You may listen to this song here. The lead sheet is available here.

I’ll be back again next Wednesday. Please join me then. Better still, sign up to receive these weekly posts by email.

Best regards,
Roger

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Yesterday’s Dirt

When I get up in the morning,
I jump into the shower.
I turn the water on full force
And lather up some soap.
Then I commence to scrubbing
From my head down to my toes,
So I won’t keep on wearing
Yesterday’s dirt.

Yesterdays’ dirt was something awful;
I was really quite a mess,
And I wondered if I ever could get clean.
But when I’d finished bathing
And the dirt all washed away,
It’s amazing what a little soap can do.

Then I slip off to some quiet spot
With my Bible in my hand,
So I can listen to the Lord
And see what He wants from me.
I immerse myself in God’s love
And scrub off with His truth;
Forgiven, I am free
Of yesterdays’ dirt.

Yesterday’s dirt was something awful;
I was really quite a mess,
And I wondered if I ever could get clean.
But when I’d finished bathing
And the dirt all washed away,
It’s amazing what the love of God can do.

Don’t ask me why I go to bed
Before I’ve had a shower.
I know I would sleep better clean
And wake up more refreshed.
But sometimes it seems harder
To do things the easy way.
Lord, don’t let this become
“Yesterday’s Dirt.”

Today’s dirt is something awful;
I am really quite a mess,
And I wonder if I ever can get clean.
But when I finish bathing,
I know the dirt will wash away;
It’s amazing what the Love of God can do.

About this Song:
I hope the words to this song have left you smiling. Maybe even laughing. I mean, who but me would write a song about taking a shower? (Unless you’re old enough to remember Bobby Darin’s hit from the fifties, “Splish Splash.”) Or even use showering as a metaphor for something else?

Yet the message is quite serious. The dirt I’ve described is guilt. The shower itself is the overall process of seeking and receiving God’s forgiveness. The soap we scrub with is His love. The water is His willingness–His desire–to forgive us. And the resulting cleanliness is freedom from guilt.

You probably caught that part, though.

The real importance of this message is that we so often–too often–wallow in our guilt for a period of time before we finally turn to God rather than come to Him when we first became aware that we’ve sinned. We could have “showered” then without suffering unnecessary guilt and enjoyed His forgiveness and the freedom from guilt all the sooner.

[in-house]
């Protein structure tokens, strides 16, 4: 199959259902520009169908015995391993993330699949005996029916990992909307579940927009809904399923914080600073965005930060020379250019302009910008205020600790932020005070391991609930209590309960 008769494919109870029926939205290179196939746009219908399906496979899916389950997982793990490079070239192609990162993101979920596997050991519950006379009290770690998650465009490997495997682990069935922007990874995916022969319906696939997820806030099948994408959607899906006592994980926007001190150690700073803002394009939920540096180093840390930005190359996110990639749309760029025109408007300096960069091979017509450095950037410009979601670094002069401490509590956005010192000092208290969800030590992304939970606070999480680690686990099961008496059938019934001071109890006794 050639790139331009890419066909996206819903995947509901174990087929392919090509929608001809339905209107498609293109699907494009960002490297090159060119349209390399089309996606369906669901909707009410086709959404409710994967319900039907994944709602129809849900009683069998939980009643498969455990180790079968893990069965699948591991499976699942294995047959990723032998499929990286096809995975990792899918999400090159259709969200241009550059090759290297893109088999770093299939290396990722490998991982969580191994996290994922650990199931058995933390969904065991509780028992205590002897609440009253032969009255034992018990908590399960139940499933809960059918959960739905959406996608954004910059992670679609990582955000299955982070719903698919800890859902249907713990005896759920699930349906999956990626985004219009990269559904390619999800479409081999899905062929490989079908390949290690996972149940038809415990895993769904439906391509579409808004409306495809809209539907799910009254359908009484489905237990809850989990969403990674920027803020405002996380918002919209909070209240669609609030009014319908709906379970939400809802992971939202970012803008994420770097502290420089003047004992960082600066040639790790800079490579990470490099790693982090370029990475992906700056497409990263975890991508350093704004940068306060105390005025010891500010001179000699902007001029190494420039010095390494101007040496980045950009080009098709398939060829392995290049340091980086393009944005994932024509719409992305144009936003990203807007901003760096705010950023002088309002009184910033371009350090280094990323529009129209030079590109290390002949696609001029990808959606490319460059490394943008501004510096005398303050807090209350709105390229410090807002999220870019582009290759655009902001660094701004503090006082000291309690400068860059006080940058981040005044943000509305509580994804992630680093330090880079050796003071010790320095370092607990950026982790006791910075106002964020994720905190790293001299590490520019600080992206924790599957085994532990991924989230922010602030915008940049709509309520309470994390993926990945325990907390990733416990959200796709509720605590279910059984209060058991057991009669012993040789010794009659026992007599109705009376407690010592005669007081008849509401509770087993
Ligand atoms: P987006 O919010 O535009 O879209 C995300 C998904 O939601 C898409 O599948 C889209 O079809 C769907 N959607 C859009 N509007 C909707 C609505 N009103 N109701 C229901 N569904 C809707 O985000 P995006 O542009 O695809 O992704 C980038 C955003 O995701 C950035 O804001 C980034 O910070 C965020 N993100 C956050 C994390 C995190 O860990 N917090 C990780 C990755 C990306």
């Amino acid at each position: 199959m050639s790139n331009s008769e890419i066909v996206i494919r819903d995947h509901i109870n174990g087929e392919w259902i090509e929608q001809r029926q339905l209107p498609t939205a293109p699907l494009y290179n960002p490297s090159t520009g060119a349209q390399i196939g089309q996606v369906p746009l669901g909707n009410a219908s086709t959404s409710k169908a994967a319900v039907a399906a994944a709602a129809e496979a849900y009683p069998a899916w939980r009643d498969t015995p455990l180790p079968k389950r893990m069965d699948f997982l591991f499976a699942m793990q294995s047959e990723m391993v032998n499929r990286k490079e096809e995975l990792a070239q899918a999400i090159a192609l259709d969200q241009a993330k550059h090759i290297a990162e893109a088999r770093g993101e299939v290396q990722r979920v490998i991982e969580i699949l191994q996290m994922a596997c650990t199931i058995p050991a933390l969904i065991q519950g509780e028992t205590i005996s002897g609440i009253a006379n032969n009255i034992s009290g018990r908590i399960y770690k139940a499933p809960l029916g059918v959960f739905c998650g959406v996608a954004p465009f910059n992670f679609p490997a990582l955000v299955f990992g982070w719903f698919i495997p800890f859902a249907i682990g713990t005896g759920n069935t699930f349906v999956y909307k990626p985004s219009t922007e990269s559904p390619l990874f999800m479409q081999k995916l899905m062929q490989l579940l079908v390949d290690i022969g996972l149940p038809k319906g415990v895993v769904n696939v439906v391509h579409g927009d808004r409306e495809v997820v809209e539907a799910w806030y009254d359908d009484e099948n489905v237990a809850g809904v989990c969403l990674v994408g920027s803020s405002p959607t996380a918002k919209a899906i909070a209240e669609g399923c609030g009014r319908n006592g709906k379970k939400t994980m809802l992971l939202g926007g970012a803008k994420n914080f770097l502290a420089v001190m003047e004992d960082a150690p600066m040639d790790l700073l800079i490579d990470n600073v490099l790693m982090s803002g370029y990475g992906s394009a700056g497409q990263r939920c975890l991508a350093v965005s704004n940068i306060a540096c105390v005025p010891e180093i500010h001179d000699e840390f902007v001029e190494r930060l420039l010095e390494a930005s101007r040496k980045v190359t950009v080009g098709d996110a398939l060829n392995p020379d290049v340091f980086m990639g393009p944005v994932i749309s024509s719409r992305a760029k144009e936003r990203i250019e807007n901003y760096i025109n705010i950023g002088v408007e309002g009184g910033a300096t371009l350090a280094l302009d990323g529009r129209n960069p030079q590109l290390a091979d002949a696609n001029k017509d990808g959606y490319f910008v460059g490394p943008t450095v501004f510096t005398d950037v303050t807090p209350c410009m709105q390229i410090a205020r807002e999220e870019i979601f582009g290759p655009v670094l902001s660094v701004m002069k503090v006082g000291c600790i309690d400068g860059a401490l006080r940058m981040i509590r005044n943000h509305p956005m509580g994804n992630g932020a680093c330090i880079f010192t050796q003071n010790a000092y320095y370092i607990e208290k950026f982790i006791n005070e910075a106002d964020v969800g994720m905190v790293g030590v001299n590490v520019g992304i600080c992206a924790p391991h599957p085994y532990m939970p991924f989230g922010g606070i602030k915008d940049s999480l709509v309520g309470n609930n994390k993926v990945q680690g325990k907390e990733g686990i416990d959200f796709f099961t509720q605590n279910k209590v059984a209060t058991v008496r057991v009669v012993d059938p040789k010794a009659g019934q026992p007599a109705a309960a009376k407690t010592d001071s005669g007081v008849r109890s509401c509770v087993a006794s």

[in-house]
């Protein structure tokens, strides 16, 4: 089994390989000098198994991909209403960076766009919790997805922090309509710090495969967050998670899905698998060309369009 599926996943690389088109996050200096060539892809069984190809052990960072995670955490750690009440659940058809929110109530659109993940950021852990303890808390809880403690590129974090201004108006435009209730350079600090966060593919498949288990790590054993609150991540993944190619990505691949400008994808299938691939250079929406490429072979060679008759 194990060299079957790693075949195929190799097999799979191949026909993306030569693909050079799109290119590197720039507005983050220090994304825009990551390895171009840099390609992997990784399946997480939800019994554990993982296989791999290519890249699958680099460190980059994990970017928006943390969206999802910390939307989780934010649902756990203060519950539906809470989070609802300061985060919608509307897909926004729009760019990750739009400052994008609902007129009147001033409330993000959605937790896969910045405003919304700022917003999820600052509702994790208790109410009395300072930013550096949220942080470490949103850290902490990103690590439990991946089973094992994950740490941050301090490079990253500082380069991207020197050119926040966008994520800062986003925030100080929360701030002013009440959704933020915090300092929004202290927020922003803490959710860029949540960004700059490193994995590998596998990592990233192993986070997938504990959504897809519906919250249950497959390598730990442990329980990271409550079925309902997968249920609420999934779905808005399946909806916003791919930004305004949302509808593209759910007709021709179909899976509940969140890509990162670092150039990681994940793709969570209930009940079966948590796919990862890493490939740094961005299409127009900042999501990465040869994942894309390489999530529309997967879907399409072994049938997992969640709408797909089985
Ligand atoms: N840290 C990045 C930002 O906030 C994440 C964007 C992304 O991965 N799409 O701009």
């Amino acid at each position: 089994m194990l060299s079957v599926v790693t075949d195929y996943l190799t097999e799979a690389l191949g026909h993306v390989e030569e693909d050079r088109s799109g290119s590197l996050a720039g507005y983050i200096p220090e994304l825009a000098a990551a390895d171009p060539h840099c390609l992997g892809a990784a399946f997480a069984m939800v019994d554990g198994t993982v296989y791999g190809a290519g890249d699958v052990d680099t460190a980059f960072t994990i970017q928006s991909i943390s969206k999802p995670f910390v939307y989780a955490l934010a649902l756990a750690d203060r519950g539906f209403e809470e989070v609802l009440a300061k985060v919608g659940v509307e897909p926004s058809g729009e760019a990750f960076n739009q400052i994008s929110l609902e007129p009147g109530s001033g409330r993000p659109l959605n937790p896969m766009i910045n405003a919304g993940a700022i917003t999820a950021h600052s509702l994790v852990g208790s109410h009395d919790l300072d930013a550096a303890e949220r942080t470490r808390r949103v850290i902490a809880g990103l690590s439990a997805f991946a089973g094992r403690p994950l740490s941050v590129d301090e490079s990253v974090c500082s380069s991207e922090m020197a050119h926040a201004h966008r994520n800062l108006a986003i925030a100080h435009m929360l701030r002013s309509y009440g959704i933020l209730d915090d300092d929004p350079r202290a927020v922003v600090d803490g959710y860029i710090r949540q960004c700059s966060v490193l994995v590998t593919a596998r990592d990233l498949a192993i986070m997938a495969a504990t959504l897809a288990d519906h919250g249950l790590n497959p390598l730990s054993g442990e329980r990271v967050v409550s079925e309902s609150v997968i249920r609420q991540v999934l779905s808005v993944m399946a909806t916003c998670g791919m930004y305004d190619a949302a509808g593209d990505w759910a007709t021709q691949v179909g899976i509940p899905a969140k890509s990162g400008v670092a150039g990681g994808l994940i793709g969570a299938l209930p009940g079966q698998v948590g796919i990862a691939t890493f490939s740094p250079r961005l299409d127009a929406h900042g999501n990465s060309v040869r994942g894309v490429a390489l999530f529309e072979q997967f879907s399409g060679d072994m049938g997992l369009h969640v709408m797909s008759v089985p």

Have you been postponing this kind of shower for something you’ve done? It’s not too late, you know.

Here’s an audio recording from 1993, the only one I ever made of this song. And here’s a PDF of the lead sheet.

I’ll be back again next Wednesday. Please join me then. Better still, sign up to receive these weekly posts by email.

Best regards,
Roger

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When Two Friends Walk Together

When two friends walk together,
When two friends walk together,
When two friends walk together and one falls,
The other helps him up.

But when someone walks alone,
When someone walks alone,
When someone walks alone and he falls down,
There’s no one to help him up.

If a rope has several strands,
If a rope has several strands,
If a rope has several strands and one strand breaks,
The others will hold fast.

When I’m walking with the Lord,
When I’m walking with the Lord,
When I’m walking with the Lord I need not fear.
He will not let me fall down,
He will not let me fall down,
He won’t let me fall down.

About This Song:
Roger-2021
I always associate this song with my father. The week he died, he fell in my parents’ bathroom and wasn’t able to get up. My mother couldn’t lift him.

She called me and I rushed over from work, but he was too heavy for me as well. So we called the paramedics, who had no problem putting him on a stretcher and transporting him to the hospital.

The song–like many of mine–is based on Scripture: Ecclesiastes 4:9-12.

9 Two are better than one,
    because they have a good return for their labor:
10 If either of them falls down,
    one can help the other up.
But pity anyone who falls
    and has no one to help them up.
11 Also, if two lie down together, they will keep warm.
    But how can one keep warm alone?
12 Though one may be overpowered,
    two can defend themselves.
A cord of three strands is not quickly broken.
(NIV)

At first glance, that Scripture doesn’t sound “religious.” Those verses express truths that don’t appear to have anything to do with faith or God.

Yet the Scriptures–and consequently my song–have always seemed Christian.  Even before I added a new final stanza a few years ago (twenty-seven years after first writing the song), using an idea not based on Ecclesiastes.

As a whole, I think the lyrics describe the ultimate in Christian unity and fellowship: when a Christian helps to lift a fallen brother or sister; when a church as the body of Christ cannot be broken by the failure of one weak member.

So it’s not surprising that I view the second stanza as a sad reminder of the hopelessness of people who aren’t part of a church fellowship and have no one to depend on. Therefore it’s ultimately a call to be on the lookout for the fallen who may not even be part of the church fellowship–and to be willing to help.

Willingly. Without counting the cost.